For P & ZG)
I do not want to be made of blue velvet;
I want to be blue velvet. With a handle of silver
shot lace, made by a consumptive old
Romanov who sips her remittance from tall
thin glasses of sweetened black tea.
It is an understatement to say I wish
to shimmer; that I’m quietly reflective
of colour. Selective colour.
I do not want to reflect grey.
I want to be crafted with unprecedented
patience by a slender man who has no
English and fabulous hands. I want to stand
alone, without the icy compromise of a solitary
walk in St Petersburg. I want to lie;
lie beautifully within the fabrication
of my fabric. I want to spread, not just my folds
but myself, on the edge of a shelf of mahogany or
a complex inlay of cherry.
I will be complete but not
undone by a ribbon of magenta. I will be warmed
by dry fired irons and the only creases that fall
from me will be creases that are not
part of the truest part of me.
I will be held by a thin frame of teak, picked
from a clearing in Burma. It has been
rosined with cinnamon and dipped in a resin
of smoked cane sugar.
I will hear the wind before it blows through
the gap in a sash window of a fifth floor
rent-controlled apartment on the west side
of Wenceslas Square. I will contemplate only
the nature of rain.
If I am left in the maze of second hand shops
that runs under Rue de Rivoli; if I’m thrown on a bonfire
at the end of no particular week, my combustion
will form a distraction of radiance.
I will show you the origin of red.
by Rosie Shepperd
Tomorrow at the Old Fire Station in Oxford, poet & theatre-maker Hannah Silva presents her solo show Schlock! Produced by Penned in the Margins , Schlock! sees Hannah rip up her copy of Fifty Shades of Grey and with the help of radical punk-pirate Kathy Acker, she attempts to put the female body back together.You can find out more on the OFS website .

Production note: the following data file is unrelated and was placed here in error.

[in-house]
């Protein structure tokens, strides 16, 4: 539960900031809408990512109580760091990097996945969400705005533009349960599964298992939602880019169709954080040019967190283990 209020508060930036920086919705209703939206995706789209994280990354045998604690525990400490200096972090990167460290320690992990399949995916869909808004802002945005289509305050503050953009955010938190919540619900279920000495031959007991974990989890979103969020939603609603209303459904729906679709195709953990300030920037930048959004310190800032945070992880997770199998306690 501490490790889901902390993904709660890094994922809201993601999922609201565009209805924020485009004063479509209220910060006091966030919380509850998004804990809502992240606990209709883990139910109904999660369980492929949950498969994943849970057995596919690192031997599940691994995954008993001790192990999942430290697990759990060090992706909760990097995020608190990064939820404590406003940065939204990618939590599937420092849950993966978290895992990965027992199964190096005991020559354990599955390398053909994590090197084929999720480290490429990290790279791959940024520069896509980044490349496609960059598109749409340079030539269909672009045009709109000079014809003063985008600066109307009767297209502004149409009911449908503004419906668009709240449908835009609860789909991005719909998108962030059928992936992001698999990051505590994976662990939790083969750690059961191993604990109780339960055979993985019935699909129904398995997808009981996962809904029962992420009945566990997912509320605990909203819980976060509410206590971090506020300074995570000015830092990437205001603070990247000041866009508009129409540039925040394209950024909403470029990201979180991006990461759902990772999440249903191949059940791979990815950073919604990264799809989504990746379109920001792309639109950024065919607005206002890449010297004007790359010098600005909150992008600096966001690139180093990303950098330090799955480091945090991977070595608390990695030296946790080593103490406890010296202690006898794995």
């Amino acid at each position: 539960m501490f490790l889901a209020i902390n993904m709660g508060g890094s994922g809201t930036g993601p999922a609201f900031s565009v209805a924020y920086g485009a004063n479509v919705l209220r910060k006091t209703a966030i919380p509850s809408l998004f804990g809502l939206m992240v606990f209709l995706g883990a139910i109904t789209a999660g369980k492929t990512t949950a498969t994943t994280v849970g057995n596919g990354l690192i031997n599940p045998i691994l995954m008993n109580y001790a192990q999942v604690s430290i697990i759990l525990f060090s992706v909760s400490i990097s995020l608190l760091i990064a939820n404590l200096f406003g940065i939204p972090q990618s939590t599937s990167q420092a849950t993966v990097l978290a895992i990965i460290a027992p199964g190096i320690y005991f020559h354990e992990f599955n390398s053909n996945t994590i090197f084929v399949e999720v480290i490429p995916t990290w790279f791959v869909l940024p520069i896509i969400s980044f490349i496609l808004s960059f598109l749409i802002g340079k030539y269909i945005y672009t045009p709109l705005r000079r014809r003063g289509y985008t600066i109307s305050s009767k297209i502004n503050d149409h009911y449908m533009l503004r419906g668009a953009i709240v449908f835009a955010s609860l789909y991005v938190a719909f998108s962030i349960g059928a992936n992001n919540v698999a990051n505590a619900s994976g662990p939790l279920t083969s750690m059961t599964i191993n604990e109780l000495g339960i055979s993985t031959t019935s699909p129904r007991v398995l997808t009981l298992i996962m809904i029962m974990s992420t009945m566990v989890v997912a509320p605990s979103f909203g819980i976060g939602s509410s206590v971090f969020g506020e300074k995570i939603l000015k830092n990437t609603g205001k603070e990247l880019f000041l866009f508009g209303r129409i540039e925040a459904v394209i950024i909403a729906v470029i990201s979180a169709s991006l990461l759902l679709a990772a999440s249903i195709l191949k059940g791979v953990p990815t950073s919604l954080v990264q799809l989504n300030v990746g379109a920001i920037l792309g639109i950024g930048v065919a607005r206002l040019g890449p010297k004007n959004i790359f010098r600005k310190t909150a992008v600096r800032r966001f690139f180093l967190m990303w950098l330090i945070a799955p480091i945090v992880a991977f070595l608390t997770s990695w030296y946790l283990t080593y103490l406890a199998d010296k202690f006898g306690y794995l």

The Poetry Centre has programmed two events at the upcoming Oxford Literary Festival . Helen Mort and Alan Buckley perform their show ‘The Body Beautiful’ on Sunday 3 April , and then Claire Trévien, Harry Man, and Sarah Hesketh will read on Tuesday 5 April . Come along!
Rosie Shepperd’s debut poetry collection, The Man at the Corner Table , is a feast of delights. Its grace and precision charm us, and then beguile us into a world that is vital and unsettling. Sheenagh Pugh says: ‘Rosie Shepperd looks aslant at the everyday until it becomes uncommon. She explores sadness through humour and emotion via the silence of white space. Her voice is singular, engaging, unmistakable.’
Rosie Shepperd trained as an economist and worked in financial journalism and then banking in London and New York until 2004. She studied Creative Writing at London University’s Birkbeck College and at the University of South Wales and has a PhD from London University’s Goldsmith’s College. Her poems have appeared widely in journals and she has won a number of competitions and was shortlisted for the 2013 Forward Prize for Best Single Poem, which was read on stage by Juliet Stevenson. Stevenson observed: ‘Rosie Shepperd’s poems read like miniature films. The intensity of the moment she captures in each is framed with such vivid imagery, shot through with sensuality and wit. And her rhythms have the rigour and restlessness of really good jazz… Hers is a startlingly original voice. I so enjoyed reading this collection.’
Seren is an independent publisher based in Wales. Founded in 1981 to publish poetry discovered by the then-editor of Poetry Wales magazine, Cary Archard. Under Managing Editor Mick Felton the press now publishes a broad range of fiction, non-fiction, and criticism. Amy Wack has been Poetry Editor at Seren for over 20 years. During that time, poets published by Seren have won or been shortlisted for the Costa, Forward, T.S. Eliot and Aldeburgh Prizes. You can find out more about Seren on the publisher’s website.
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